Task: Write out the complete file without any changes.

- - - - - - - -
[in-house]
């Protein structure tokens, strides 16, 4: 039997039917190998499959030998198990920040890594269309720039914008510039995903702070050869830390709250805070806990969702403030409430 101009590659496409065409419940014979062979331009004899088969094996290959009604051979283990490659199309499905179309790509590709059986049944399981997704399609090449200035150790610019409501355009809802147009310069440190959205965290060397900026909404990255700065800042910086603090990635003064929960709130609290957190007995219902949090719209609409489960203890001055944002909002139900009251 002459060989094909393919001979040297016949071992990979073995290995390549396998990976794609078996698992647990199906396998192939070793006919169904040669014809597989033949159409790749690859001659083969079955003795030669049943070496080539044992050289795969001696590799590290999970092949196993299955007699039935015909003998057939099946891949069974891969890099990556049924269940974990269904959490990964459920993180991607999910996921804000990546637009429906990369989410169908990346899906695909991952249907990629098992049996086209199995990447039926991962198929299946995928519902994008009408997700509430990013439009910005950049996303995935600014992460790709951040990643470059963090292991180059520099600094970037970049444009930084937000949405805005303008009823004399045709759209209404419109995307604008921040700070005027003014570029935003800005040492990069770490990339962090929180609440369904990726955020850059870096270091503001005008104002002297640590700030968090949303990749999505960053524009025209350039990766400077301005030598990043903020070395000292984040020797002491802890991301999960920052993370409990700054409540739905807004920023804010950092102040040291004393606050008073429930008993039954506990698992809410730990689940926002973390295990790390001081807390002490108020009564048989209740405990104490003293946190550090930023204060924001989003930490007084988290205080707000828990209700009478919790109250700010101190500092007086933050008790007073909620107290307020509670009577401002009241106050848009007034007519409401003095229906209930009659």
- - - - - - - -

[in-house]
């Protein structure tokens, strides 16, 4: 039997039917190998499959030998198990920040890594269309720039914008510039995903702070050869830390709250805070806990969702403030409430 101009590659496409065409419940014979062979331009004899088969094996290959009604051979283990490659199309499905179309790509590709059986049944399981997704399609090449200035150790610019409501355009809802147009310069440190959205965290060397900026909404990255700065800042910086603090990635003064929960709130609290957190007995219902949090719209609409489960203890001055944002909002139900009251 002459060989094909393919001979040297016949071992990979073995290995390549396998990976794609078996698992647990199906396998192939070793006919169904040669014809597989033949159409790749690859001659083969079955003795030669049943070496080539044992050289795969001696590799590290999970092949196993299955007699039935015909003998057939099946891949069974891969890099990556049924269940974990269904959490990964459920993180991607999910996921804000990546637009429906990369989410169908990346899906695909991952249907990629098992049996086209199995990447039926991962198929299946995928519902994008009408997700509430990013439009910005950049996303995935600014992460790709951040990643470059963090292991180059520099600094970037970049444009930084937000949405805005303008009823004399045709759209209404419109995307604008921040700070005027003014570029935003800005040492990069770490990339962090929180609440369904990726955020850059870096270091503001005008104002002297640590700030968090949303990749999505960053524009025209350039990766400077301005030598990043903020070395000292984040020797002491802890991301999960920052993370409990700054409540739905807004920023804010950092102040040291004393606050008073429930008993039954506990698992809410730990689940926002973390295990790390001081807390002490108020009564048989209740405990104490003293946190550090930023204060924001989003930490007084988290205080707000828990209700009478919790109250700010101190500092007086933050008790007073909620107290307020509670009577401002009241106050848009007034007519409401003095229906209930009659």